Oh, what I saw earlier is that this phenomena of the thinker/controller/observer arising from thought and trying to act ON thought has its parallel in society, as it must. When there is a problem, someone takes on the mantel of leader, or at least assumes authority and claims to be able to solve the problem. But this never works in the term, as the process is as fragmented as each brain is. There can be no single, absolute authority in society, just as there is no single thinker/authority in the mind.

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Thu, 02 May 2019 #519
Thumb_kinfonet_avatar Clive Elwell New Zealand 5159 posts in this forum Offline

Dan McDermott wrote:
Does that make any sense?

There is bascially a series of nods, of yes’s, that come as I read your post, Dan. Yes, the arisal of the thinker , the attempt to change what is, is the continuation of the problem mode. (and when it has arisen – another thought – what is has become ‘what was’, and how can the past be changed?)

Is it desire that creates the thinker? I have been asking myself why this crazy process exists in the mind, although I have not yet shared the question. If anything I have been seeing it as a result of the fragmentation of the mind. But one could equally say it is the cause of that fragmentation, rather than the effect! It IS that fragmentation.

Thought is always incomplete. Is the thinker the attempt to make it complete, or at least more complete?

But will you say more about the role of desire in the thinker/thought process, Dan?

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Fri, 03 May 2019 #520
Thumb_dm Dan McDermott United States 1358 posts in this forum Offline

Dan McDermott wrote:
K. All that you have to do is to be aware from the beginning to the end, not become inattentive in the middle of it. This new quality of awareness is attention, and in this attention there is no frontier made by the "me".

The 'I' or 'me' traps the awareness and focuses it through a 'center'. It 'encloses' the awareness and creates a "frontier"around itself. But actually the awareness with which we see and observe the flower or tree is no different than the awareness that can see the 'I/me' phenomenon. We divide one as the 'outer' and the other as the 'inner' but there actually is no division. There is no "frontier".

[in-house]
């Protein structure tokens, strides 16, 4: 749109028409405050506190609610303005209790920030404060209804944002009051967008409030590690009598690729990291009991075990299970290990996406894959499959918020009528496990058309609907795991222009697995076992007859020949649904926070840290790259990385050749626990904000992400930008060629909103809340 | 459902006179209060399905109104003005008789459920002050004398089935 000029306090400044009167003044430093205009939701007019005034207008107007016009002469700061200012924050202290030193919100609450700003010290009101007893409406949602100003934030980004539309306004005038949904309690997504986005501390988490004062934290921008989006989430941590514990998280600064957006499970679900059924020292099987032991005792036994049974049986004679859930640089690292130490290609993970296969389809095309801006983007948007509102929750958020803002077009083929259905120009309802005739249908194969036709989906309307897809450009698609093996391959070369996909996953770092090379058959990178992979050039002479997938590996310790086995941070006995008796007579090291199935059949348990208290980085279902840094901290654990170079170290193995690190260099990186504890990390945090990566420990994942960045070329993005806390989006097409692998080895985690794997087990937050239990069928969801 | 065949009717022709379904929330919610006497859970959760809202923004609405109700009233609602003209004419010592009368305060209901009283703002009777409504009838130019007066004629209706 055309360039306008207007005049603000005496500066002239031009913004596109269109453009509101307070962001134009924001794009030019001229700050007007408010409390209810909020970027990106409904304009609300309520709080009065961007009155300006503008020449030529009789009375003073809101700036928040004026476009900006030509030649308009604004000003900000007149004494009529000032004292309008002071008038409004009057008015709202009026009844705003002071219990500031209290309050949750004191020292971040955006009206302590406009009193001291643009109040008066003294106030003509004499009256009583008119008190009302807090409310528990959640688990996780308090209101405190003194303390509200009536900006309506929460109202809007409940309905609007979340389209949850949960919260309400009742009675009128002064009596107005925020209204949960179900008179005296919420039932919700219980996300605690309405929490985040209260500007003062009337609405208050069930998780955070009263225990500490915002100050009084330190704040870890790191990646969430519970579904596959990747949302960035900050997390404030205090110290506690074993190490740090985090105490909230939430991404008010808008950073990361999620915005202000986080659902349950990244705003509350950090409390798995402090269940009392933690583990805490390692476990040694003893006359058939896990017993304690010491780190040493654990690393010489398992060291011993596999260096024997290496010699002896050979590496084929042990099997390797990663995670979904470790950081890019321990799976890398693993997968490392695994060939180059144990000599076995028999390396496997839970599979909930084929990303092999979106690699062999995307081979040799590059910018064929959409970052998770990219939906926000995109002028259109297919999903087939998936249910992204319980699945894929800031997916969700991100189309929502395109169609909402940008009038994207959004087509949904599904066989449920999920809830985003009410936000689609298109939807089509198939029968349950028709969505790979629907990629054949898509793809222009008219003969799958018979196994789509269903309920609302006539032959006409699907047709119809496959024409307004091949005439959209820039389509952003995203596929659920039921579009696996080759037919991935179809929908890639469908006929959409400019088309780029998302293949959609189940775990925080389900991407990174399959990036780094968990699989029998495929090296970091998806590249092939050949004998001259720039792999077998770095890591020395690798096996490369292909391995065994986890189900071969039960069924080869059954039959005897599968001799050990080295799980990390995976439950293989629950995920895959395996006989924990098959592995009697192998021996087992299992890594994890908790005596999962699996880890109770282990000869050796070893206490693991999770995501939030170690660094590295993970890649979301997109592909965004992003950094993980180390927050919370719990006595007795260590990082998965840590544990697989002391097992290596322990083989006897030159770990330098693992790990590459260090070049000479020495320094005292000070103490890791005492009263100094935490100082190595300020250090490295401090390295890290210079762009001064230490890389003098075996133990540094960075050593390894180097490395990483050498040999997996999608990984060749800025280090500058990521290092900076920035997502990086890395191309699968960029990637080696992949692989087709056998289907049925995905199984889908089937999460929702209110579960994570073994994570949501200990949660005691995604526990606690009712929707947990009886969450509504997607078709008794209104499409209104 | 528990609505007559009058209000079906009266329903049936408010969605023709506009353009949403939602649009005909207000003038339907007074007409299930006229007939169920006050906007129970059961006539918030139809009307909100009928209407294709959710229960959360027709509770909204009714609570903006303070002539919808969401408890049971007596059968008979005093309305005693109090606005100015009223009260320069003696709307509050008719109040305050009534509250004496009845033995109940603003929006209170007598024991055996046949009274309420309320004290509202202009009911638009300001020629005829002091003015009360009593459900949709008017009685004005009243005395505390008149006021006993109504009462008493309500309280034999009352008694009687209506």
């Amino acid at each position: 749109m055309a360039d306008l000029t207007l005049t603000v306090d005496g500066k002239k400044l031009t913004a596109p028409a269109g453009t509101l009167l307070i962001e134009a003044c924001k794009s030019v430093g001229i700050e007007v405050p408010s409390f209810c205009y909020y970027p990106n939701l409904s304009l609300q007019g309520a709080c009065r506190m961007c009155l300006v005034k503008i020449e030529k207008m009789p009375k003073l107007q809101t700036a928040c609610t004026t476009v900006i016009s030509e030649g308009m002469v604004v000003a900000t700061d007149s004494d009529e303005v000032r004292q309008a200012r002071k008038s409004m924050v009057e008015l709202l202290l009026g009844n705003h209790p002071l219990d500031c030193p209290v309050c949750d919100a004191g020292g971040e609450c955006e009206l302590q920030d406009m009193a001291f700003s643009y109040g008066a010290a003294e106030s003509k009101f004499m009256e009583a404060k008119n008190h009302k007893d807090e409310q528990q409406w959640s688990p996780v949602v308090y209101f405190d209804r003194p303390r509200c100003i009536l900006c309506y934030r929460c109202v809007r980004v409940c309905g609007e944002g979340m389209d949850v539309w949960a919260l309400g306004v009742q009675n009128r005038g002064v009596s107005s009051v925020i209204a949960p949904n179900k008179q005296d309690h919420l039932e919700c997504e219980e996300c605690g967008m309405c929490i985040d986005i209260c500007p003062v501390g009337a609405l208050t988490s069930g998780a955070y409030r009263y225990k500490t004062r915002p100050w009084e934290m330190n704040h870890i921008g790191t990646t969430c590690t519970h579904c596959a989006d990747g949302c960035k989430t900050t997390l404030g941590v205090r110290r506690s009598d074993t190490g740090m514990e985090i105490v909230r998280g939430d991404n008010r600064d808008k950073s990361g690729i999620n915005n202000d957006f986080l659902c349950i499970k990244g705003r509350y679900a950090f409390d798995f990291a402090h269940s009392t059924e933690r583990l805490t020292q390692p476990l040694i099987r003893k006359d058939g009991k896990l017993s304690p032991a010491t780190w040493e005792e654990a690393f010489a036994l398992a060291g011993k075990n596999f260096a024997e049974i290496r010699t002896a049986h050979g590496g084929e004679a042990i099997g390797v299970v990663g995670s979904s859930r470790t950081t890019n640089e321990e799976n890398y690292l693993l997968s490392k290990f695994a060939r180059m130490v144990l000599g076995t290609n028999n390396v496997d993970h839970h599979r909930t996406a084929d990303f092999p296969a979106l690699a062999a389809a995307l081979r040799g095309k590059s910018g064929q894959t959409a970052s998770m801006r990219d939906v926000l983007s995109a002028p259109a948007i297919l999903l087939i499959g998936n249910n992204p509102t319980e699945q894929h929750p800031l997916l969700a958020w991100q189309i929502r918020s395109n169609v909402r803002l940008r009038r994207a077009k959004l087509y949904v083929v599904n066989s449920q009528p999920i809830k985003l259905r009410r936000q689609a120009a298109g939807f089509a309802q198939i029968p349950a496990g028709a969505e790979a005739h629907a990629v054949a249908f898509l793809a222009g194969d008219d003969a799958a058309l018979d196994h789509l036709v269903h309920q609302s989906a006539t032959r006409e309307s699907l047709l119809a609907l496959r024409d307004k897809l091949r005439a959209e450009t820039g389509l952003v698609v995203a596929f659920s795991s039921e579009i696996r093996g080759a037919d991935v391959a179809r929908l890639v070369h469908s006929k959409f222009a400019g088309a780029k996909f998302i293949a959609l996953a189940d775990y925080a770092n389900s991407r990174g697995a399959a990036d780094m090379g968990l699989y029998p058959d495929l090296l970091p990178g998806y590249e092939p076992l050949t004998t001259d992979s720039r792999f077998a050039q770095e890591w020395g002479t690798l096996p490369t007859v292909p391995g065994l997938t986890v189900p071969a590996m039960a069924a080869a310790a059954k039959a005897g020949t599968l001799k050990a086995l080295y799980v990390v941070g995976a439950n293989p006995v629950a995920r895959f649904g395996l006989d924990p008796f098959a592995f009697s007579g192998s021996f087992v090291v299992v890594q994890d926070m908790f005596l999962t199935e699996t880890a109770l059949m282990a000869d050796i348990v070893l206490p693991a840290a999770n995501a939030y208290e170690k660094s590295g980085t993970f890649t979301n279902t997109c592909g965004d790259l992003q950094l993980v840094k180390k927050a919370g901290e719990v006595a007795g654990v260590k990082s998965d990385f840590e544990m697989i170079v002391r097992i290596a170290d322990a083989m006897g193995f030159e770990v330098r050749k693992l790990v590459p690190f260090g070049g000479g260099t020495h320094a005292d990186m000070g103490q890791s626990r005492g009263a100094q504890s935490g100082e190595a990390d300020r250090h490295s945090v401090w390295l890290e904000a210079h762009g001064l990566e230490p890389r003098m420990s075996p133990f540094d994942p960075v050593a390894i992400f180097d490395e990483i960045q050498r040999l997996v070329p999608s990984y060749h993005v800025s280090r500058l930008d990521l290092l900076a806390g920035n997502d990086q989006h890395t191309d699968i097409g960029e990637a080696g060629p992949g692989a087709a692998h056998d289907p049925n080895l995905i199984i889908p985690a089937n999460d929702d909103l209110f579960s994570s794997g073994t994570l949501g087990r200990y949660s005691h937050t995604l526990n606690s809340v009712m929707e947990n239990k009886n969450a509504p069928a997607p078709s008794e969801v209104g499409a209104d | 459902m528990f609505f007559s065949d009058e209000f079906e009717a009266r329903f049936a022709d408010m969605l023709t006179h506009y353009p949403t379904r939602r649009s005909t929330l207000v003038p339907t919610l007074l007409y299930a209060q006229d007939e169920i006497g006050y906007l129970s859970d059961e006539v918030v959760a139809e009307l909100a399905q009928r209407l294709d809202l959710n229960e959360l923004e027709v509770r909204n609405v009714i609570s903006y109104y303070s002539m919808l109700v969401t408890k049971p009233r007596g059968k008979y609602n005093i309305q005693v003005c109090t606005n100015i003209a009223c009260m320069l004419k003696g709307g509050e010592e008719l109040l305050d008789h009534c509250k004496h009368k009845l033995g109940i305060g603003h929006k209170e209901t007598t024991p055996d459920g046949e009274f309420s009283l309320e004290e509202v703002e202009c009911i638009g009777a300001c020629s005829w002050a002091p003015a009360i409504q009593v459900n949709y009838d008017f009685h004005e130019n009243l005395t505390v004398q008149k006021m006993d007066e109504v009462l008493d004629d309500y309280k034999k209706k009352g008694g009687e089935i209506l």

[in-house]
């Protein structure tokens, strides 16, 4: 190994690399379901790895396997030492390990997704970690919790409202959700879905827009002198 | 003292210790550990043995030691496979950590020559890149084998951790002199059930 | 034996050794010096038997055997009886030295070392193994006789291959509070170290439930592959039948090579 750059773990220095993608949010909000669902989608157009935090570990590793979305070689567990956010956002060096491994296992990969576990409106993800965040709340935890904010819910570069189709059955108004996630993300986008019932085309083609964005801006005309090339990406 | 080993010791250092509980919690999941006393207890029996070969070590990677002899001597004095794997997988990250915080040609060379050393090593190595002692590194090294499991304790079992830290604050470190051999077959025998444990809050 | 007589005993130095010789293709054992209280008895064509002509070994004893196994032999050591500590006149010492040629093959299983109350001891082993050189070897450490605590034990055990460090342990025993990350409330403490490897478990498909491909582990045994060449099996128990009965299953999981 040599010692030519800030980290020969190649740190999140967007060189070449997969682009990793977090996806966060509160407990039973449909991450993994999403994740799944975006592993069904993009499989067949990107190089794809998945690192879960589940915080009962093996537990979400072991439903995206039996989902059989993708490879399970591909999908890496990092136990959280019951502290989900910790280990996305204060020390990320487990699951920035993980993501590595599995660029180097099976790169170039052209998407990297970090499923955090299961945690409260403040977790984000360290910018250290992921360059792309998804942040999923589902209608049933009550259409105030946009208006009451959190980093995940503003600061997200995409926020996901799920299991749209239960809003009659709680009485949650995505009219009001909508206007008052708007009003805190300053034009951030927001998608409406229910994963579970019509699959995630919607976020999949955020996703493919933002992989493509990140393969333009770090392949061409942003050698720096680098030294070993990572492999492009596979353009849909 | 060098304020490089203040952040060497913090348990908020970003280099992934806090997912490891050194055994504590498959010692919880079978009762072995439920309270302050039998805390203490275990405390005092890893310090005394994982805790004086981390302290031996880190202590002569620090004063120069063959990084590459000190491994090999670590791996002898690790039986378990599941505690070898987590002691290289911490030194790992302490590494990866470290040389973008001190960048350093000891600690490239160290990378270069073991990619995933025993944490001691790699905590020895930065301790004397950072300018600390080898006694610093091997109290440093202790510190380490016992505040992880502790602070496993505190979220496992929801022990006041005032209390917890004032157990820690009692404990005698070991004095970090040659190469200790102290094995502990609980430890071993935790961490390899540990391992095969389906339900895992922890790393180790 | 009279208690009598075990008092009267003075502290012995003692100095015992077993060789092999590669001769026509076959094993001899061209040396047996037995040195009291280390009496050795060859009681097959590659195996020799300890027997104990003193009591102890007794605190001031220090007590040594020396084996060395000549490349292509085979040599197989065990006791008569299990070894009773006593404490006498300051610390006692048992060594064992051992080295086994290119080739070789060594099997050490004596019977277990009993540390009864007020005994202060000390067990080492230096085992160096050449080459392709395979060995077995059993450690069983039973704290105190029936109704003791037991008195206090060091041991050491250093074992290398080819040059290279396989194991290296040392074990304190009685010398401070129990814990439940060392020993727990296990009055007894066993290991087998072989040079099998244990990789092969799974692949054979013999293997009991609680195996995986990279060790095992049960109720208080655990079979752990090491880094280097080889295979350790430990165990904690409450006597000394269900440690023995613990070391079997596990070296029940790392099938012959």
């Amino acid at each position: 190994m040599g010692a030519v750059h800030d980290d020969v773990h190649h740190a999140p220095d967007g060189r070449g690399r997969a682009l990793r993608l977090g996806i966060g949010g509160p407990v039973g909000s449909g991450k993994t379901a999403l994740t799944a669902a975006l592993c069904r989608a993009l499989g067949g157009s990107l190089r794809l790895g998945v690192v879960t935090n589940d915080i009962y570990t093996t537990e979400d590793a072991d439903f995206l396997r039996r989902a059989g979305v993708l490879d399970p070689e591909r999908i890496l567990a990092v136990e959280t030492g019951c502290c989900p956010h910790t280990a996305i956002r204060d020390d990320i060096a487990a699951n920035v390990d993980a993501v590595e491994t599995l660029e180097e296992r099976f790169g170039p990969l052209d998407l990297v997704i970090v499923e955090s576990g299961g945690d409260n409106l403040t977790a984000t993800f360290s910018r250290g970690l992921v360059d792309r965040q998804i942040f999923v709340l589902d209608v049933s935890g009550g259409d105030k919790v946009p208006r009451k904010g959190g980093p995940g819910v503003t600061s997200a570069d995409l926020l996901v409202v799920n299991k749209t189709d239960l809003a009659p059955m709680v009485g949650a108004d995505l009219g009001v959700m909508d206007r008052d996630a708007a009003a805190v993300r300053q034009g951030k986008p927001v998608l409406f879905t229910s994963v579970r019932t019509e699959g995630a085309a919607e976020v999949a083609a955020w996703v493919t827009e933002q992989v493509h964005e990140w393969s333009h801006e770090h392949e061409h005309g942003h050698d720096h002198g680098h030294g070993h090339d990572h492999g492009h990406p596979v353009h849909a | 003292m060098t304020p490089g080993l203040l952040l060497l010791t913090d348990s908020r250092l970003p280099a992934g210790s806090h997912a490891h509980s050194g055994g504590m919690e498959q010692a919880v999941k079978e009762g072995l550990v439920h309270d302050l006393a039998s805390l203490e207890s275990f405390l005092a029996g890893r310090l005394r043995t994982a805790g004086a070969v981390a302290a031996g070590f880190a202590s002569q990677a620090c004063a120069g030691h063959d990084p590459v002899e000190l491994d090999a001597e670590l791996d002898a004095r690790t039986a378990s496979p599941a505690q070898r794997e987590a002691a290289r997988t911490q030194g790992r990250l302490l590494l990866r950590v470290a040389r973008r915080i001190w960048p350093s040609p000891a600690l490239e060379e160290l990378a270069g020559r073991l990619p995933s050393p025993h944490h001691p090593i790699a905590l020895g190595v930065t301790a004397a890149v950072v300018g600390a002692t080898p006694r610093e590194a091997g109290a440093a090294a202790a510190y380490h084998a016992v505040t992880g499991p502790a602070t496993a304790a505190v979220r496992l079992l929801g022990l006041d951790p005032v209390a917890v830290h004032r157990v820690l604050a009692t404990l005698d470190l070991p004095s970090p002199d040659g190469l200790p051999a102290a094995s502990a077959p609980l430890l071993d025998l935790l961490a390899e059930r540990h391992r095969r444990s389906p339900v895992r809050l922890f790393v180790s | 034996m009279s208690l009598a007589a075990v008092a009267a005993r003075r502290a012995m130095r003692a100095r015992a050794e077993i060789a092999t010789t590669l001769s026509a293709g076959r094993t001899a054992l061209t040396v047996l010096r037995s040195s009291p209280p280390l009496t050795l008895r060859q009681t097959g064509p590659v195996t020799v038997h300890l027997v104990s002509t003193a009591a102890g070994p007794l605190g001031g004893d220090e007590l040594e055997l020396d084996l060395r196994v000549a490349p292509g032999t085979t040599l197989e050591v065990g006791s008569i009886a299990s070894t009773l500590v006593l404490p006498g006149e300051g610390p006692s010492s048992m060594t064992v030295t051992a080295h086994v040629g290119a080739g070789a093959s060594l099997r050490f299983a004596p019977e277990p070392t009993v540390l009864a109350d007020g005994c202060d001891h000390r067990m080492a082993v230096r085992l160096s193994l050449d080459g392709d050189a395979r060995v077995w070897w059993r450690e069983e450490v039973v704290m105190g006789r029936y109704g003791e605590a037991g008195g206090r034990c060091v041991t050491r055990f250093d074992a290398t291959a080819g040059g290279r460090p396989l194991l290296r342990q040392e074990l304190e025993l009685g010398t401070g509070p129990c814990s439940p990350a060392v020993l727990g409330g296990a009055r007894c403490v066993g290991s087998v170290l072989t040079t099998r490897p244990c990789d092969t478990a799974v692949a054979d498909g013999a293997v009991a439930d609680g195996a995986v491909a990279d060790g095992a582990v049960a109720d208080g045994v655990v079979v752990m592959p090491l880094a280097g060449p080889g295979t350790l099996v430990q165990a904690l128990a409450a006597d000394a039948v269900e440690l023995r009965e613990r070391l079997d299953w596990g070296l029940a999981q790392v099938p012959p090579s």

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Fri, 03 May 2019 #521
Thumb_dm Dan McDermott United States 1358 posts in this forum Offline

Clive Elwell wrote:
But will you say more about the role of desire in the thinker/thought process, Dan?

The way I'm seeing it Clive is from a point of 'vacancy'...why is there any 'want' or 'craving' at all in the 'psyche? Why isn't it empty? Not meeting life through any vestiges of the past. Desire for what? Why is there a desire for anything but 'what is'? So the 'vacancy', emptiness, can meet life, not some desire based on an image of the self being this or that. We see that's all fraught with fear, competition, conflict, suffering, etc. Desire, craving,in the psyche, seems like a recipe for turmoil.

For example, I see someone famous, someone I admire and a comparison is made between me,my life and this person. I get a sickening feeling of 'deflation', worthlessness...if rather than move away from that, I stay-something happens. It feels as if 'I'm not my self', I'm at 'sea'. It is not a 'bad' feeling just strange, new. And then my 'old self' feeling returns.

This post was last updated by Dan McDermott Fri, 03 May 2019.

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Fri, 03 May 2019 #522
Thumb_dm Dan McDermott United States 1358 posts in this forum Offline

Clive Elwell wrote:
Thought is always incomplete. Is the thinker the attempt to make it complete, or at least more complete?

That seems like a proper role for thought in the technical realm: to solve the problem, task at hand. But in the psychological realm there is no problem to 'solve'. Thought creates the problem there and then attempts to solve it. Does that sound right?